He is cool under pressure, he has a very accurate ball, and really knows when to put the extra zip needed on the ball, or when to throw a nice lob. He's great at reading defenses and anticipating where his guys are going to be, which gives him an edge.

Like McNabb, Brady has had very little around him for his entire career. That is, up until 2007, and we all saw what happened then.

He's a great quarterback, probably in the top 10 of all time, but the guy ahead of him definitely is as well.

1. Peyton Manning (Indianapolis Colts)

176 games started, 117-59, 3,839-5,960, 64.4%, 45,628 yards, 333 TDs-165 INTs, 94.7 QB Rating, nine-time Pro Bowler and four-time All-Pro

Not only does Manning have an incredible arm, intelligence, and even good pocket mobility, but he also is one of the toughest quarterbacks to ever play the game.

Since coming into the league and becoming a starter in 1998, he has not missed a single game. 176 straight starts for Manning.

How can he stay so healthy? He doesn't take hits when he doesn't have to. Many times you will see quarterbacks holding onto the ball too long, and while they make the throw, they will take a nasty hit at the end.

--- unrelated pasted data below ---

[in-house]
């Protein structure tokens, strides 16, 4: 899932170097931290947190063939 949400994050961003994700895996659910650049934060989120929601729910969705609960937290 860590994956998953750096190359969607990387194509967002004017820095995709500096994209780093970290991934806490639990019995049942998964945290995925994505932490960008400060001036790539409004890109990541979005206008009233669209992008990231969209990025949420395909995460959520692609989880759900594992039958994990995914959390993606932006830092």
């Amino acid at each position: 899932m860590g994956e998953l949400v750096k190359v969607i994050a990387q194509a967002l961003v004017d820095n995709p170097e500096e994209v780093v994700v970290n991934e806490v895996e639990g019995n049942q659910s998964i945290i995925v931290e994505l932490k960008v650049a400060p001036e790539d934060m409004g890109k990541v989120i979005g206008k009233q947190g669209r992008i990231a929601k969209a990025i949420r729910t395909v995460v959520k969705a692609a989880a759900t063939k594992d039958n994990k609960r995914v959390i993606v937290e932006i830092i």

Manning doesn't do that.

He's very good at getting the ball out of his hands quickly, mainly because he has already dissected the defense and knows exactly what is going on.

Manning also doubles as the team's offensive coordinator. Even while Tom Moore was there, all he did was call in concepts. From there, Manning would diagnose the defense, and call a play.

All of those times you think he's calling an audible, he's really only calling the play at that moment.

Were Manning in a system like Brady's, he probably would have three or four rings by now, if not five or six already, he could be that dominating.

Since his rookie year, he's never thrown less than 3,700 yards or less than 26 touchdowns. He's up and down everything that you could possibly want in a quarterback, and now that he's got that ring, there is no doubt that he is the best the NFL currently has to offer.